Cast Blog: #TOPCHEF

Canadian Confessions

Gail Has No Problem With Blood

Make George's Cravable Breakfast Sausage

Gail Simmons Won't Be Pushed Around

Make Doug's Winning Mussels

Tom Colicchio Answers Your Restaurant Wars Qs

Gail: It Wasn't Keriann's Day

Make Doug's Winning Braised Pork!

Gail: We Had a Tough Job This Week

Make Katsuji's Authentically Delicious Stuffing

Hugh: The Demise of Cornwallis and Aaron

Make Gregory's Winning Dumplings

Richard: Chefs Please Follow Instructions

Richard Tries Money Ball Soup

Make a Home Run-Worthy Popcorn Crème Brule

Hugh: Where There's a Will There's a Fenway

Gail: Keriann and Aaron Were Being ---holes

Make the Winning Surf and Turf

Gail: We're Taking No Prisoners

Richard Goes From Player to Announcer

Tom Talks Boston

Gail: There Was No Season 11 Underdog

Hugh Wants Nick to Be Kind to Himself

Gail: It Was Difficult to Let Go of Shirley

Big Easy to Ocean Breezy

Gail: The Final Four Are Like Our Children

Emeril Is Proud to Serve Shirley's Dish

Hugh: Enough With the Mexican Food Hate

Gail on Favreau, Choi, and Finding Yourself

Hugh on Poor Boys, Swingers and Food Trucks

Emeril: Nick's Choice Is Part of the Game

Nick's License to Immune

Hugh's Sitting on the Dock of the Bay

Hugh Decides Eight Is Enough

Gail Talks OvenGate

Dookie Chase Makes Everybody Cry

Fin, Found, Floundering

What Danny Meyer Taught Gail Simmons

'Top Chef' Goes to Hog Heaven

Gris Gris Boucherie Ya Ya

Brian and Travis' Dud Spuds

Canadian Confessions

Gail reveals her true identity... and her thoughts on the Thanksgiving episode.

In the spirit of full disclosure, I need to say upfront that I am Canadian. I moved to New York for culinary school a year or so after college and have only been in the United States for the better part of a decade. I tell you this not because I think you are entirely interested, but because it explains that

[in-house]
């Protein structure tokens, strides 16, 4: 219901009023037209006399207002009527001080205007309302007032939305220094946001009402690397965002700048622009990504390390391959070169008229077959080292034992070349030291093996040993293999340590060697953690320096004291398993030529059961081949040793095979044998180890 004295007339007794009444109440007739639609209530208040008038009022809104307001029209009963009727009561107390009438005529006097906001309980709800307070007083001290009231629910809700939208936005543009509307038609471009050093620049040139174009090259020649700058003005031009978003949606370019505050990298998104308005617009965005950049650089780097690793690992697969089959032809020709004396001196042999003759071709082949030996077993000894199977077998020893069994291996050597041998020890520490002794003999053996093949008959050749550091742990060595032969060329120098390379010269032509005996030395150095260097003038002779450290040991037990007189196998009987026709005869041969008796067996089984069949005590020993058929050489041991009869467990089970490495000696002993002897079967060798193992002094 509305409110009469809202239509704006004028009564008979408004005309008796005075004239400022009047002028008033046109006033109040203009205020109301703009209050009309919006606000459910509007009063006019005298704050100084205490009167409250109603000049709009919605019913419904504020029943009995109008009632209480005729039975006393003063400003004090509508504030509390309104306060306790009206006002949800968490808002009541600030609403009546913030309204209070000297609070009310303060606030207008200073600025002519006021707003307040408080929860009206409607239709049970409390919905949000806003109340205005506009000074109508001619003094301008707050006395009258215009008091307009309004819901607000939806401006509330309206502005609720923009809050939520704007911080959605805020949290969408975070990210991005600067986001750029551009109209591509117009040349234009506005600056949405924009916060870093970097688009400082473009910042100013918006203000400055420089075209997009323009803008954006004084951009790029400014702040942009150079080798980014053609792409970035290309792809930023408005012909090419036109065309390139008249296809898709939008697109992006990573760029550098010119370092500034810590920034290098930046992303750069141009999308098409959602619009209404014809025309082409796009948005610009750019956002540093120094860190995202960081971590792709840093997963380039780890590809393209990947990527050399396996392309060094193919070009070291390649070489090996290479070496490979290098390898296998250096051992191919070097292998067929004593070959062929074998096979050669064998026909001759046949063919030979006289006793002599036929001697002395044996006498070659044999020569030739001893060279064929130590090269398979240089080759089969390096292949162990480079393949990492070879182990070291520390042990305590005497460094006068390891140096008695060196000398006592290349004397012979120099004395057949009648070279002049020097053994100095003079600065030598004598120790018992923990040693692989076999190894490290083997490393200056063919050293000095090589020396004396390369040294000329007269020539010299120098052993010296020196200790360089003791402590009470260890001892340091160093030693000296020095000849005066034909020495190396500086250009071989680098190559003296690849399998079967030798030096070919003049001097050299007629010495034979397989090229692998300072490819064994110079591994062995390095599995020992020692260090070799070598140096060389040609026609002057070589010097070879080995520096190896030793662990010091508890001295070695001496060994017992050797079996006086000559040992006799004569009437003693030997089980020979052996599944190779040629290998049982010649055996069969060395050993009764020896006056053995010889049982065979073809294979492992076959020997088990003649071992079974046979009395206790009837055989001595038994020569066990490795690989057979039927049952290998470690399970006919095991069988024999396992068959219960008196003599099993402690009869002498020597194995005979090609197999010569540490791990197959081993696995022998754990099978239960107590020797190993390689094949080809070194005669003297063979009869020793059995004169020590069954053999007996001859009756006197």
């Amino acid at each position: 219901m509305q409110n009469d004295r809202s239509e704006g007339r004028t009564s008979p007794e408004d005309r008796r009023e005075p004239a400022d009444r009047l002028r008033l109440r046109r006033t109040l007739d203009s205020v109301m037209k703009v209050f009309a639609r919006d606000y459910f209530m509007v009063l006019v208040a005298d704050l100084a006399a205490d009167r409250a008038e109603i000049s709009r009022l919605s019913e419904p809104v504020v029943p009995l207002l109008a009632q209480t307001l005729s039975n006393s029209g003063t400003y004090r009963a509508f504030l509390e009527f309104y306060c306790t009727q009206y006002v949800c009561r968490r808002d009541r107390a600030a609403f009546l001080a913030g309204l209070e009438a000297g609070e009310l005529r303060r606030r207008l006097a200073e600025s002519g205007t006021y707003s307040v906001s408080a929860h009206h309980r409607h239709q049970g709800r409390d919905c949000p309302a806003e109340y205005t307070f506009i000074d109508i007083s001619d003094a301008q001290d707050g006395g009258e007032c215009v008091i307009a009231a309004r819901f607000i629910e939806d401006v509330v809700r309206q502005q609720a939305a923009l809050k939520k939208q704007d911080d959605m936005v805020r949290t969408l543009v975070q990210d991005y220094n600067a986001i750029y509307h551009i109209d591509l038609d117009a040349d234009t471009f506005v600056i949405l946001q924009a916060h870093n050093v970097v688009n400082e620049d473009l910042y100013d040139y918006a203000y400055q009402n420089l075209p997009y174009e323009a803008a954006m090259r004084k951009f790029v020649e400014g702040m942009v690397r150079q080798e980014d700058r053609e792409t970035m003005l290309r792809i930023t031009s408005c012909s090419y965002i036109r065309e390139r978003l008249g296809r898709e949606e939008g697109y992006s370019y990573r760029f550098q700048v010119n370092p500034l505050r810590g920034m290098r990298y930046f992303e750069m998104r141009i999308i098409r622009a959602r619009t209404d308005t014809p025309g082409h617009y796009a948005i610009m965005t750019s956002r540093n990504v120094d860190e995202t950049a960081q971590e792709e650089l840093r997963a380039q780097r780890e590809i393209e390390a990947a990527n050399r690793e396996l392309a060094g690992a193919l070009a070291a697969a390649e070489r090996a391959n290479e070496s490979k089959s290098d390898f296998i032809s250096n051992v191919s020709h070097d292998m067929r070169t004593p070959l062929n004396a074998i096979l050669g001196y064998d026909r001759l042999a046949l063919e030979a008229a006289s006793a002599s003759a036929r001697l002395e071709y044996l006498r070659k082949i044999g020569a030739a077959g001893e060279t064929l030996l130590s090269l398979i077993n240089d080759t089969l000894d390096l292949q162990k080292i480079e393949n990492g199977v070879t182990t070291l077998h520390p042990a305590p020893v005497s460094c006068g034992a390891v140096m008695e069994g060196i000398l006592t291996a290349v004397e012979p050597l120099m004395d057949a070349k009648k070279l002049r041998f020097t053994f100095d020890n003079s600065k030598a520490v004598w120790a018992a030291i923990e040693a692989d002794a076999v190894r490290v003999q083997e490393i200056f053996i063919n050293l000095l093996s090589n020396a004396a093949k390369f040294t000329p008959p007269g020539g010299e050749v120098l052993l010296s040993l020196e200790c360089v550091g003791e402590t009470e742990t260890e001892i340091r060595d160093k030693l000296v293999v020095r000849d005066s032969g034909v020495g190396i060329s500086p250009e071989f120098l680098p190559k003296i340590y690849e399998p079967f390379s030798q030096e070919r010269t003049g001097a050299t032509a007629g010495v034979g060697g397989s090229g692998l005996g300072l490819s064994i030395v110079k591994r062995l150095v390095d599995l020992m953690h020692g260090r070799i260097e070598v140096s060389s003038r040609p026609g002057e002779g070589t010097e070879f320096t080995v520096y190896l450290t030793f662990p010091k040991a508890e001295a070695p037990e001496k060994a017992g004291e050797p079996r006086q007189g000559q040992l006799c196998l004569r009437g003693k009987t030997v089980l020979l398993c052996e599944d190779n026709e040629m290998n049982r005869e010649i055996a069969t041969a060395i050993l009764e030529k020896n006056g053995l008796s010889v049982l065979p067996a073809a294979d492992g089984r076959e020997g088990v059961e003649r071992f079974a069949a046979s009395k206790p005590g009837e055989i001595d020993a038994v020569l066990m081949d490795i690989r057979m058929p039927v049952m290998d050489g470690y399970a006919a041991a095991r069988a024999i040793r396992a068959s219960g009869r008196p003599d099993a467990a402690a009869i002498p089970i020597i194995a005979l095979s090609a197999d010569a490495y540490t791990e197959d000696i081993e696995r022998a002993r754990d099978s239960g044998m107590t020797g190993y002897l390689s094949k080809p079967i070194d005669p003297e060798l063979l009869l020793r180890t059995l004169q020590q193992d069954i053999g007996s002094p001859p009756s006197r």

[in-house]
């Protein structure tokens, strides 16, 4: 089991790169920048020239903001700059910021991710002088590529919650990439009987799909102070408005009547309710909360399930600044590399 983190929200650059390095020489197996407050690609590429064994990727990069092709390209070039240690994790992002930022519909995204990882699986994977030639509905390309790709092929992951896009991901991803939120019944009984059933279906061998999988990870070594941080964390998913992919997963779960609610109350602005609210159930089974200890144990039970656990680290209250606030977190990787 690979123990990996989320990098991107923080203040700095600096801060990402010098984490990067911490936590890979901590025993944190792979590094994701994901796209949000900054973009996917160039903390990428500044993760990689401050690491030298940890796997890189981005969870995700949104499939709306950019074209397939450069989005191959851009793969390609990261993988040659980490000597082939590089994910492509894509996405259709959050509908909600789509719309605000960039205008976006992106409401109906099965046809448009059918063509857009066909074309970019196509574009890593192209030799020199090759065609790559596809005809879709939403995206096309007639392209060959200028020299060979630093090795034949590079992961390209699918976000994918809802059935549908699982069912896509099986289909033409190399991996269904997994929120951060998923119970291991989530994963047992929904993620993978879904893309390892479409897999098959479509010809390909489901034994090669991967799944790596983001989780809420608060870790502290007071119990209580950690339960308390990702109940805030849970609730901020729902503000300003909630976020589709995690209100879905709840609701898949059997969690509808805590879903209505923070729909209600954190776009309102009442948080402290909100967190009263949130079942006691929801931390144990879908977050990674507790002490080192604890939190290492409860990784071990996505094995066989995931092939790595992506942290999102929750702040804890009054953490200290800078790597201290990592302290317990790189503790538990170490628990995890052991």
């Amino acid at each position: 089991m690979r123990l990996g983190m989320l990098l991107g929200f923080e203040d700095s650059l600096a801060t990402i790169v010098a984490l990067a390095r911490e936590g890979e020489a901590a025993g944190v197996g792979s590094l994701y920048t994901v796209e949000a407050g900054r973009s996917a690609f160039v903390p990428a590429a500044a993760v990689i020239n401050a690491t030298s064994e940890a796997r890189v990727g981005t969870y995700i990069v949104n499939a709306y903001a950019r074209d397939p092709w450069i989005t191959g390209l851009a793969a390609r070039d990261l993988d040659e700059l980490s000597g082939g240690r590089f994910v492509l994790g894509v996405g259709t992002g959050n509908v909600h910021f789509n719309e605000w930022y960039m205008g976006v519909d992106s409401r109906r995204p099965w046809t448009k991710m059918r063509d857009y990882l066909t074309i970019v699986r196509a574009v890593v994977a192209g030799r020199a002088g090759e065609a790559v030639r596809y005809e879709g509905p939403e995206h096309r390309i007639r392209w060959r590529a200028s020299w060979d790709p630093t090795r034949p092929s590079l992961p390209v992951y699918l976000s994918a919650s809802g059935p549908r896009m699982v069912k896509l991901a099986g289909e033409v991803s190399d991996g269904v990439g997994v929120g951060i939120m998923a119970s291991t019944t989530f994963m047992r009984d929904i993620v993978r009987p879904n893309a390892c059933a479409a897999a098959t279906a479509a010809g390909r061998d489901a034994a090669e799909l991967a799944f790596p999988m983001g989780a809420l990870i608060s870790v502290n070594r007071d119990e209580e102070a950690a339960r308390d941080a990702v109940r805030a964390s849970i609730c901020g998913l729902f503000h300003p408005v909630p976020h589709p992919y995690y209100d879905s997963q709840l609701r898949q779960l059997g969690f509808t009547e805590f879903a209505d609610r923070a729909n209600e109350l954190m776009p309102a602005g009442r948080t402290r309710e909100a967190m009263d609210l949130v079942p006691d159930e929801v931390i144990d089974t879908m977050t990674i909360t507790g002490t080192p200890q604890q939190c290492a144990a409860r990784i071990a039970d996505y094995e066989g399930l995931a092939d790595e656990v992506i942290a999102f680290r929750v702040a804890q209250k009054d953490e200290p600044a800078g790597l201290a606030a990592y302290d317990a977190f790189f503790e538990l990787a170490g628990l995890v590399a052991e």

I know relatively little about American Thanksgiving, the most widely celebrated, cross-cultural holiday of all. I want to be clear that I am by no means a Thanksgiving expert. Sure; Canadians have their own Thanksgiving too, the same weekend as U.S. Columbus Day -- we eat a bit of turkey and hang out with family, but it is far less of an occasion. In the years since I moved, I have spent the holiday at generous friends' homes and have even cooked once for a large group of ex-pats and others who do not spend it with their families.

Most often, though, I use the holiday as an excuse to go back to Canada for a relaxed, non-celebratory, long weekend (as I will be doing again this year). I must admit to feeling a little left out in the past. After all, any Thursday afternoon spent eating your brains out with friends and/or relatives in honor of those who did it before you, watching a little football and taking a nap is my kind of holiday! So it was with great pleasure that I was able to celebrate an extra Thanksgiving this year, just a few months ago, in the sticky heat of a Los Angeles summer. My real family may not have been around, but Tom, Padma and our guest judge, (the side-splitting and outrageous) Tony Bourdain -- as well as the winning contestants from this week's Quickfire Challenge who did not have to cook -- more than made up for the fun and shenanigans they would have supplied.